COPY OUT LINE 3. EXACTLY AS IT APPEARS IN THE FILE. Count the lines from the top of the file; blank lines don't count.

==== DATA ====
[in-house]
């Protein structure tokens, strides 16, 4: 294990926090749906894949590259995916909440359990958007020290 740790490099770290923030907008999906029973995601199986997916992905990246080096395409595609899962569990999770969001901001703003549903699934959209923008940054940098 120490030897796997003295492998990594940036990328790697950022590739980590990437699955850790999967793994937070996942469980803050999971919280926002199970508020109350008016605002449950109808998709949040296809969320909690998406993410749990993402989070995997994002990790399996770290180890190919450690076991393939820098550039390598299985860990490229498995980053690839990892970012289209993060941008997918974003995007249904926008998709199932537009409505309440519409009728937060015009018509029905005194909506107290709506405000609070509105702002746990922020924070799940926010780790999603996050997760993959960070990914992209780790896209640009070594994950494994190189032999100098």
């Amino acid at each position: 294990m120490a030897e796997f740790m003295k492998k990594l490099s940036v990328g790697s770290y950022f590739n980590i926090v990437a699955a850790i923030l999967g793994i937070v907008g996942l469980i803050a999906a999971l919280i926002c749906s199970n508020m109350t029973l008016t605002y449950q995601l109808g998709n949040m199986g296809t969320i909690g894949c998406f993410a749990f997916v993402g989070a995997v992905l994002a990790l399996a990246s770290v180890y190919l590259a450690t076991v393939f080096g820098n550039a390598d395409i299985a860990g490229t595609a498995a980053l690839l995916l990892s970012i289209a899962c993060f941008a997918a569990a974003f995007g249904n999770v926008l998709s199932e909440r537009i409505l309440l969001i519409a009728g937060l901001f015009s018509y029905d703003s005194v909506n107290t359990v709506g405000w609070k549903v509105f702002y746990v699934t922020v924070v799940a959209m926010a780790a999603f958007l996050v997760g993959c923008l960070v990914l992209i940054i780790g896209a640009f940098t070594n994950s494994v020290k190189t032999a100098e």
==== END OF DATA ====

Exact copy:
């Amino acid at each position: 294990m120490a030897e796997f740790m003295k492998k990594l490099s940036v990328g790697s770290y950022f590739n980590i926090v990437a699955a850790i923030l999967g793994i937070v907008g996942l469980i803050a999906a999971l919280i926002c749906s199970n508020m109350t029973l008016t605002y449950q995601l109808g998709n949040m199986g296809t969320i909690g894949c998406f993410a749990f997916v993402g989070a995997v992905l994002a990790l399996a990246s770290v180890y190919l590259a450690t076991v393939f080096g820098n550039a390598d395409i299985a860990g490229t595609a498995a980053l690839l995916l990892s970012i289209a899962c993060f941008a997918a569990a974003f995007g249904n999770v926008l998709s199932e909440r537009i409505l309440l969001i519409a009728g937060l901001f015009s018509y029905d703003s005194v909506n107290t359990v709506g405000w609070k549903v509105f702002y746990v699934t922020v924070v799940a959209m926010a780790a999603f958007l996050v997760g993959c923008l960070v990914l992209i940054i780790g896209a640009f940098t070594n994950s494994v020290k190189t032999a100098e």